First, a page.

• Stiff latches and needles;
  • Incorrect closing of the hook by the latch;
  • Heavily running needles;
  • Damaged dial and cylinder;
  • Damaged needle latch and needle hooks;
  • Damages on other knitting elements.
Remedies:
  • Yarn count should be selected as machine gauge.
  • Stitch size should be correct.
  • Selection of needle properly.
  • Needle should be straight as well as from broken latch
5. Horizontal Stripes:
These are caused by unevenness in the courses; they traverse horizontally and repeat themselves regularly or irregularly.
Horizontal Stripes
Horizontal Stripes
Possible causes:
  • Deflector in dial cam brought into tuck position.
  • Deflector not completely switched off. Needle can still grip the yarn and forms a tuck loop.
  • Yarn feeder badly set.
  • Differences in the yarn running-intension.
  • Couliering not constant at all feeders.
  • Jerky impulse from fabric take-up.
Remedies:
  • The machine must be mounted horizontally.
  • Needle dial & cylinder must be exactly centered towards one another.
  • Replace that bobbin.
  • Yarn tension & stitch should be controlled uniformly.
  • Yarns of same lot should be used.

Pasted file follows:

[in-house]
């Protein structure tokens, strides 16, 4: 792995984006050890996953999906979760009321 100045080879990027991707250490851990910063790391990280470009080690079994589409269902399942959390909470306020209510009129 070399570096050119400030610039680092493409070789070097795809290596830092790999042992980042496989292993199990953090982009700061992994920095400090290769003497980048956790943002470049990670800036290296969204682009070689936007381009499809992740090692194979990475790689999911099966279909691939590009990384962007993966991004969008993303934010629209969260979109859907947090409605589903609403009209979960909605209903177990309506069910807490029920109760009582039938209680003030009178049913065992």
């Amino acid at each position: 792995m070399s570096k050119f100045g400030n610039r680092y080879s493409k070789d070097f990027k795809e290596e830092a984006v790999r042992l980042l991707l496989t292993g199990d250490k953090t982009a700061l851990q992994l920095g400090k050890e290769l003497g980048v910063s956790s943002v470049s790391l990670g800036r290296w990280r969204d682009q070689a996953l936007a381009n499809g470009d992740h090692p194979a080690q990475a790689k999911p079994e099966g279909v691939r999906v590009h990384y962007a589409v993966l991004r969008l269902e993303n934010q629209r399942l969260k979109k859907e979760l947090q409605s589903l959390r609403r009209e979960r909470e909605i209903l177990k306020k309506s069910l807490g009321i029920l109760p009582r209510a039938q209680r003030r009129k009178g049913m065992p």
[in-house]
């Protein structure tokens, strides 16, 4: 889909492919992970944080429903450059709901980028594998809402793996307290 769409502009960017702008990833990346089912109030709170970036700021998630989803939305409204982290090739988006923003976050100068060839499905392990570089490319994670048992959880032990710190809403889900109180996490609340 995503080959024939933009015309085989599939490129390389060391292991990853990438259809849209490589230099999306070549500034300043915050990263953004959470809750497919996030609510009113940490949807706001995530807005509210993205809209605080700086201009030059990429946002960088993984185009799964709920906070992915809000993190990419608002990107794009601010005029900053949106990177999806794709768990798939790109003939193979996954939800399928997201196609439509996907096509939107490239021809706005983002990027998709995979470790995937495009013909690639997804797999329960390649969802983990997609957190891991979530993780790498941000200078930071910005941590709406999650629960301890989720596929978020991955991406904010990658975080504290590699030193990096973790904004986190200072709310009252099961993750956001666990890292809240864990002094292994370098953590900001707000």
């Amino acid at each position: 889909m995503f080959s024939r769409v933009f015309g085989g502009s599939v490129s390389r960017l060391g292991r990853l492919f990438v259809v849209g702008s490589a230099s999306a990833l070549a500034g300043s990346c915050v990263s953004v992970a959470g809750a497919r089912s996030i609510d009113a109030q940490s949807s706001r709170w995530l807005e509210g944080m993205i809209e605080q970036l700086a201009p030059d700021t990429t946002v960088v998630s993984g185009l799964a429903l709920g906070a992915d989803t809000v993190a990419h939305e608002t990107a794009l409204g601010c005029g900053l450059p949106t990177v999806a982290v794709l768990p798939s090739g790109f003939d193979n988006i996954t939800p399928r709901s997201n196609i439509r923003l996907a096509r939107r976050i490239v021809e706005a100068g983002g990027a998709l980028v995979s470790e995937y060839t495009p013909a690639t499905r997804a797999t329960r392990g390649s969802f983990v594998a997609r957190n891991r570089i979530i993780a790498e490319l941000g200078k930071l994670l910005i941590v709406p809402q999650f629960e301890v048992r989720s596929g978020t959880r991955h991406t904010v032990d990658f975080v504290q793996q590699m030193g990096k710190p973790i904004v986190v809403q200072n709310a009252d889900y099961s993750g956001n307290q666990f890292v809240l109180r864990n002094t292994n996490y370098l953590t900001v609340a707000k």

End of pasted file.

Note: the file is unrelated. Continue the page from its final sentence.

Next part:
• Check cams positioning
6. Barriness
Barriness defect appears in the knitted fabric in the form of horizontal stripes of uniform or variable width. Actually barre'ness is the periodic lateral irregularities
Barriness
Barriness
A. Structural Barre'ness:

Possible causes:
  • Individual yarns differ with respect to count, properties or structure;
  • Different course lengths in feeders.
B. Colour Barre'ness:

Possible causes:
  • Knitting of yarns which differ in colour;
  • Yarns dye differently during piece dyeing.
C. Shadow Barre'ness:
Possible causes:
  • Shadow like changes in the appearance of the fabric. Very difficult to detect and done by reflected light.
Remedies:
  • Ensure uniform Yarn Tension on all the feeders. 
  • Ensure that the hardness of, all the yarn packages, is uniform, using a hardness tester.
  • The average Count variation in the lot, should not be more than + 0.3
  • Ensure that the yarn being used for Knitting is of the same Lot / Merge no.
7. Bunching-up or Thick and Thin Places:
Visible knots in the fabric are referred to as bunching up. They appear as beads and turn up irregularly in the fabric. Can build up resulting in a ‘cloudy’ appearance. More irregular the yarn, more pronounced is the ‘cloudy’ appearance.

Bunching-up
Bunching-up
Possible causes:
  • Thick and thin places in the yarn;
  • Fabric take-up too weak.
Remedies:
  • Specify the quality parameters of the yarns to be used for production to the yarn supplier.
  • Preventing count or lot mixing.
  • Maintaining uniform yarn tension..
  • Fabric take-up should function properly.
8. Snagging: